I have been doing a lot of job searching online, but feel like emailing my resume is ineffective. I’ve been considering physically going to the company and handing in my resume in person. What are your thoughts on this?
You’ve certainly got the right sentiment regarding your job search but I doubt that most building security desks would let you into their tenant’s offices without an appointment. What your question really looks at is how we can be more proactive (a recurring theme of Holla) when seeking opportunities during our search.
Applying for jobs online has simplified the process for candidates in almost a detrimental manner. When the baseline effort required to submit a resume is easy as signing up for an account at TheLadders.com or Monster, one can apply for a hundred jobs in 15 minutes plus a few seconds per posting. The inevitable result is a recruiter on the other end of a job board pipeline that flows endlessly with unqualified candidates. The small percentage of legitimate candidates for the position can be easily passed over as the pipeline continues to flood. Just the time required to review so many resumes occupies time that could be better served speaking to more in first round phone screens than is actually possible. With so many individuals all vying for small slices of a recruiter’s time, being proactive, creative and aggressive with how you contact a potential employer can provide a significant competitive advantage.
Submitting via a job board is not really emailing a resume.
The question from today’s job seeker indicates that “emailing” his resume has produced little in the way of positive results. It is safe to assume that by “emailing,” he really means “submitting via a job board.” There is a very real difference between the two. Resumes submitted through a job board all arrive in the same format: consistent subject lines with the title and candidate’s name, a table of information in the body and a resume attached. Glossing over these similar emails in one’s inbox is just one reason why job boards are ineffective. The difference between really emailing a resume and just submitting via a posting will put your details into an inbox where they’ll stand out – not some Outlook sub-folder that’s combed through once every few days. A little extra effort to ensure your resume gets to the eyes of a hiring manager can significantly increase response rate during a job search.
Begin by scouring the description you have available for clues as to who the hiring manager might be. Often these posted specs include a phrase like, “Working for the Vice President, Financial Reporting, you will be responsible for…” that will tell you exactly the name of the individual you should source to present your resume to. Researching the individual’s actual name is easily the most difficult part of your research. Using tools like LinkedIn and Spoke to uncover names and titles can be very effective but isn’t perfect or complete. You’ll locate some people but not others so set your expectations appropriately.
With the hiring manager’s name at hand, determine their email address. Visit the firm’s website and write down their URL domain. It’s likely that email addresses are “firstname.lastname@example.org” and the only other detective work required is determining the formatting of the “something” before the @ symbol. Using the wildcard symbol when searching Google can help you uncover this information. Search for “*@companydomain.com“. The results should boldface email addresses for various company employees that appear on the web. Skip through “email@example.com” and “firstname.lastname@example.org” as these won’t help you reach individuals. It’s finding several addresses listed publicly that follow a “firstname_lastname” or “f.lastname” format that will allow you to contact directly the hiring manager you seek.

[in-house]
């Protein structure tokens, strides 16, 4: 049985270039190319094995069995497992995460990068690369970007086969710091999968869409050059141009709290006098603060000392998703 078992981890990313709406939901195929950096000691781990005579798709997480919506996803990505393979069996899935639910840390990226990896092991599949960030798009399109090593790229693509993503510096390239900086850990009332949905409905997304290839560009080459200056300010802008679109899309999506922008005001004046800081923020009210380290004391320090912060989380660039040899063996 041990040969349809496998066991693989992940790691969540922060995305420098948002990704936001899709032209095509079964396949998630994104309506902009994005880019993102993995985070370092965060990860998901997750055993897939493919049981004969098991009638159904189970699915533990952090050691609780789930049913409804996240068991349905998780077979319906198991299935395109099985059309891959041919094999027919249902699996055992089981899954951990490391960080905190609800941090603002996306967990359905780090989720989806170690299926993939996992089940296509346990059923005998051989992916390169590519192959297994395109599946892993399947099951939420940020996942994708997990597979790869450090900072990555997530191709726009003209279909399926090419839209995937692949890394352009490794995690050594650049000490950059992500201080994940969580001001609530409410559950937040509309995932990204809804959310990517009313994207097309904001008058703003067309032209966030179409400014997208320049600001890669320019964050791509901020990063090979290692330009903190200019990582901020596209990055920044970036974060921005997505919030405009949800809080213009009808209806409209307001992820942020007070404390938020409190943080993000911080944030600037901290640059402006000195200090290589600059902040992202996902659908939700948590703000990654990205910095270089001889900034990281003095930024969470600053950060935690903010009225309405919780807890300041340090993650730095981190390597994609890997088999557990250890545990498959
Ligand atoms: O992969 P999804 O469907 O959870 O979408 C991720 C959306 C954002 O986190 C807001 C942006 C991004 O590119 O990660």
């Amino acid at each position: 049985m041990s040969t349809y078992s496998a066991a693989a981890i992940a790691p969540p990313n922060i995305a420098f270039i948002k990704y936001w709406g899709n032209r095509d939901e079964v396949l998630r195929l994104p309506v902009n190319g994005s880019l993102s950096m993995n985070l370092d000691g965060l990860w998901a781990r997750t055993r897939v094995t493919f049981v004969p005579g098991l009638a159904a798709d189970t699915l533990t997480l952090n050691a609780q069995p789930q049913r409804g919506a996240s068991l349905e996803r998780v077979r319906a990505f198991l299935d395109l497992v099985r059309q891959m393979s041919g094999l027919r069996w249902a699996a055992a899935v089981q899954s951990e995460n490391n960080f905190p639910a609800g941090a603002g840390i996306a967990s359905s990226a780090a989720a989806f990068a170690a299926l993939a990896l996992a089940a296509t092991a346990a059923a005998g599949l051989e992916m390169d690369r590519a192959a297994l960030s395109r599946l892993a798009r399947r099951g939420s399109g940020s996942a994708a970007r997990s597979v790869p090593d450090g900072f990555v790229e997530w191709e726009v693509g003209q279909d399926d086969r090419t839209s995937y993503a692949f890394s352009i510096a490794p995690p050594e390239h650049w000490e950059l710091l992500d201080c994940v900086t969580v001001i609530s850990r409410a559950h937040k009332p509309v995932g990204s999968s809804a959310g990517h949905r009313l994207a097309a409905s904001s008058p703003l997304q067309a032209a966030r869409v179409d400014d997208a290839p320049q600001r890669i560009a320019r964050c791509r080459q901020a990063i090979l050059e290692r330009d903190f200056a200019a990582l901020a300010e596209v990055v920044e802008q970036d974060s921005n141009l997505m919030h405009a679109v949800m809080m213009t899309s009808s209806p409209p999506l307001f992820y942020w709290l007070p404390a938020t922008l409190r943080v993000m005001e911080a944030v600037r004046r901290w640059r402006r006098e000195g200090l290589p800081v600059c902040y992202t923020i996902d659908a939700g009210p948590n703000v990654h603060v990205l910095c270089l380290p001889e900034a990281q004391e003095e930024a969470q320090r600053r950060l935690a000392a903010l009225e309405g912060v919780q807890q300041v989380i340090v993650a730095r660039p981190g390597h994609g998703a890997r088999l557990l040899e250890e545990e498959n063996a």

When you can’t locate the title of the manager, use an educated guess to drive your research or if all else fails, the same resources should allow you to locate with greater ease the proper HR contact for the position. While an email to a hiring manager would be more likely to increase your chances for success, taking the time to send directly to HR will also make your application more visible amongst the crowd.
Don’t squander the opportunity you’ve just created for yourself.
Assume that the result of this hard work and creative effort is that someone in a position of power takes time from their day to carefully read your cover letter and resume. Since you’ve taken the time to present yourself directly, make absolutely sure that the presentation you’re putting forth is the best one possible. Your cover letter should be carefully crafted, specific to the job you’re applying for, and contained both in the body of the email and as a separate Word or PDF attachment. Your resume should be properly formatted and have a legible filename that includes your full name and the position you’re applying for.
Since the candidates sourced from job boards are, on the whole, very sub-par, the expectation a hiring manager has for an individual who seeks them out directly is significantly higher. Make sure that you beat that expectation with a well-targeted application for the firm’s opening.